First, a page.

In our above example we said that Mr. X starts earning annuity after 30 years of term is completed. This is a classic example of deferred annuity plan. It simply means that a pension play will not start paying annuity or pension (either monthly, quarterly, half-yearly or yearly) until the maturity period is reached or until the deferment period as opted by the plan owner is completed.

The plan owner can choose to start getting annuity after a certain number of year. This is known as deferment period and plans sold under this format are known as deferred annuity pension plans.

On the other hand, a person can also opt for immediate annuity plan under which pension earnings will start within a year after the premium is paid. This premium is usually a single-time premium and is referred to as the purchase price of the plan.

Immediate annuity plans are not very common in India and only a handful of insurance companies offer such plans. For example, Jeevan Akshay II from Life Insurance Corporation of India is an example of pension plan where immediate annuity option is available. Most of the pension plans offered by life insurance companies are deferred annuity plans.

Interestingly, just like in case of immediate annuity plans, a deferred annuity pension policy holder will have the option of paying the premiums as a single premium. However, paying monthly premiums is better because it puts less financial stress.

So, if pension plans come with assured life coverage then why need life insurance?

Nice question and we must say, it is a brilliant question! Well, the two are very different with the difference lying in the fundamental concepts and the final objectives that you want to achieve. Let us see the base difference between the two:

Life Insurance: The primary objective here is to ensure financial support in an unfortunate event of death of the policy holder.

Pension Plan: The primary objective here is to ensure that a person who lives beyond a certain age (retirement age) maintains a healthy financial backup so that he or she can provide for himself or herself. Here the scenario of death is not at all considered.

While this remains the base difference between the two forms of financial products, there are several other differences that will explain to you why you need a separate life insurance plan and a pension plan. The differences are summed up in the table below:

Parameter Pension Plan Life Insurance Plan
Payout after maturity Of the total maturity amount, the pension holder can withdraw only 1/3rd of the total corpus. 2/3rd has to stay back so that it can be invested for annuity generation. The insurance plan holder gets the money after maturity is achieved and the insured person survives the policy term.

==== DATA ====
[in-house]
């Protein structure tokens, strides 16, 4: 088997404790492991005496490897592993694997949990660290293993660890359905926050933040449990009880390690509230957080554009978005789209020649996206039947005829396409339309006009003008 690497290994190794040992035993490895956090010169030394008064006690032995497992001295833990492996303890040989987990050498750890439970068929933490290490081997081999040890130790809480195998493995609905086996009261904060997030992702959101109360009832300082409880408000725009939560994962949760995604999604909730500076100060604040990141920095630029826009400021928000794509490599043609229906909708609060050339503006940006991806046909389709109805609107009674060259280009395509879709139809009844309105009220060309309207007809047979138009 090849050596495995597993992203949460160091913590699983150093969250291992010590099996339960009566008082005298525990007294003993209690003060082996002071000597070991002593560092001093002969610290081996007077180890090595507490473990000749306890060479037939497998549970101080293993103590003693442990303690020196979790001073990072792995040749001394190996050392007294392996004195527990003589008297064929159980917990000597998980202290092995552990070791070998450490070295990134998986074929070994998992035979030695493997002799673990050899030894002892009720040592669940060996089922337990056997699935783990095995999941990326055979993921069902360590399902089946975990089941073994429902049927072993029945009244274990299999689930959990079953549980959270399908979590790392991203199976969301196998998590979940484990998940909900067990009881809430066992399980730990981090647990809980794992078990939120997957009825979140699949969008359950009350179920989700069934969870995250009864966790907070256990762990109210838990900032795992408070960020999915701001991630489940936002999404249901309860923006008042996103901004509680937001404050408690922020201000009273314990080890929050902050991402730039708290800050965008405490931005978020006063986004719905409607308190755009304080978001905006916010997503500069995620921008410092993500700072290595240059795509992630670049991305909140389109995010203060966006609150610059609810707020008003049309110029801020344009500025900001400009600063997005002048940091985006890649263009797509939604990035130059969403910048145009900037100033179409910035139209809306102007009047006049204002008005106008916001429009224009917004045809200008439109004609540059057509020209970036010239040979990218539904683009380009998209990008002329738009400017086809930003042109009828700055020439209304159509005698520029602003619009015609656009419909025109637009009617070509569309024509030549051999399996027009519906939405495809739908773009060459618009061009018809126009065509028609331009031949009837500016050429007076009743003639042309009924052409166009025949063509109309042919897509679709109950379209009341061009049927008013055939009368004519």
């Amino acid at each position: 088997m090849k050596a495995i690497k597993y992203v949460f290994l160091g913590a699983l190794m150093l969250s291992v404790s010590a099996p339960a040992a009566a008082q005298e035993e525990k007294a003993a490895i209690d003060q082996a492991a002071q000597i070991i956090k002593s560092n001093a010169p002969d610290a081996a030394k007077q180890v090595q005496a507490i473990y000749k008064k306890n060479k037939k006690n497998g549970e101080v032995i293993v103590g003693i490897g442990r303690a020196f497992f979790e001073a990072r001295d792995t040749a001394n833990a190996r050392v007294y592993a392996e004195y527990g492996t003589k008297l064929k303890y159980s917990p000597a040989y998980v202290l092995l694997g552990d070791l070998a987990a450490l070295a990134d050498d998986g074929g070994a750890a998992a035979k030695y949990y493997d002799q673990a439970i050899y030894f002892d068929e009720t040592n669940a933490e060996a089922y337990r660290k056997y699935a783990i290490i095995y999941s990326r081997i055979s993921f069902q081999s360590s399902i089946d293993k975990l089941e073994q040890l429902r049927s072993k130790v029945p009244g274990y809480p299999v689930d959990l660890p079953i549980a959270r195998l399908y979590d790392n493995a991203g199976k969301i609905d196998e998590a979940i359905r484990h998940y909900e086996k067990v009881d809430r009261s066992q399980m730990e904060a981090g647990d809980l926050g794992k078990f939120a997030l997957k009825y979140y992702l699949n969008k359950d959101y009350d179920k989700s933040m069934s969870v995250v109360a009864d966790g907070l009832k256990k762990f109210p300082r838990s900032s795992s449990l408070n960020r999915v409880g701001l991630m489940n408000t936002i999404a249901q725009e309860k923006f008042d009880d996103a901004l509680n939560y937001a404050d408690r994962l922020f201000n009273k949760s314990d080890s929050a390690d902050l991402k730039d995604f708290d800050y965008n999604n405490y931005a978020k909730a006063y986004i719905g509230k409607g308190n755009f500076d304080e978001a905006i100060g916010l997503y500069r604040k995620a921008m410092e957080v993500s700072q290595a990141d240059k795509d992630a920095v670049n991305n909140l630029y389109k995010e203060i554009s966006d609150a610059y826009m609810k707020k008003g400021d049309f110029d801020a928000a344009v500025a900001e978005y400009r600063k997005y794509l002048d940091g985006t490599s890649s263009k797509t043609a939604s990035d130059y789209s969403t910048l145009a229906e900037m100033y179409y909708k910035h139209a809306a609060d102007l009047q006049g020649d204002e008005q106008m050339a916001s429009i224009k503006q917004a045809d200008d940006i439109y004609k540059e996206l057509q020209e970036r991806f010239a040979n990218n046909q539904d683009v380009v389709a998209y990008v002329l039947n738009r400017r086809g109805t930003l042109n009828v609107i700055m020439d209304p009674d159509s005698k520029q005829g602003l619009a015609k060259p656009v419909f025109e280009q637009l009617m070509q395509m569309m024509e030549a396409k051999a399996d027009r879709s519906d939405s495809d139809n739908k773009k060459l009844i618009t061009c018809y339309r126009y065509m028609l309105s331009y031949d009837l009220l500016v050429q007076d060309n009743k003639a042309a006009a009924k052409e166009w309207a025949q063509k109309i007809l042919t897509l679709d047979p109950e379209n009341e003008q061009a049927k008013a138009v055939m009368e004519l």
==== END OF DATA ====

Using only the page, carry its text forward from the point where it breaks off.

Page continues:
Benefits Tax Tax exemptions are available under 80CCC but limited to only INR 10,000. Tax exemptions under 80C are available up to INR 100,000.
Death If the pension holder dies, the beneficiaries of the nominees can select to either withdraw the entire maturity amount or they can simply withdraw 1/3rd and use the remaining 2/3rd for annuity generation. In case the insurance holder dies, the maturity amount is given to the beneficiaries or nominees.
Tax obligations on maturity payouts 1/3rd of the amount withdrawn in lump sum after maturity will be exempted from any form of tax. However, the annuity earned on the remaining 2/3rdamount will be taxable under the same rule of income tax for everyone else (that is taxed depending on income slab). In the receiver’s hand, the maturity amount becomes totally tax free.
Income stream generation Generates income stream after a certain number of years. In case the pension holder dies, the nominees or beneficiaries can choose to continue with the income stream. This feature is not available in case of life insurance. The death benefit or maturity amount is handed over to the beneficiary or nominee in a single go as a lump sum amount.


You need to remember a few things:

  1. When it comes to taxation, life insurance plans are life savers because they can help to avoid taxes far better than pension plans.
  2. Pension plans are all designed for generating monthly income streams (some may opt for quarterly or half-yearly or yearly income streams but monthly income streams are far more common). Life insurance will not do this.

Options available under pension plans

Life insurance companies have come up with an array of options that users can select while purchasing a pension plan. A person needs to analyze his or her needs properly and select the one that suits him or her best. Let us take a quick look at the different options available when it comes to choosing a pension plan.

  1. Lifetime annuity but purchase price not returned: Here the pension holder will keep receiving annuity for as long as he or she survives. Once the person dies, the contract ends and the company will have no further obligations to make any payments of any kind.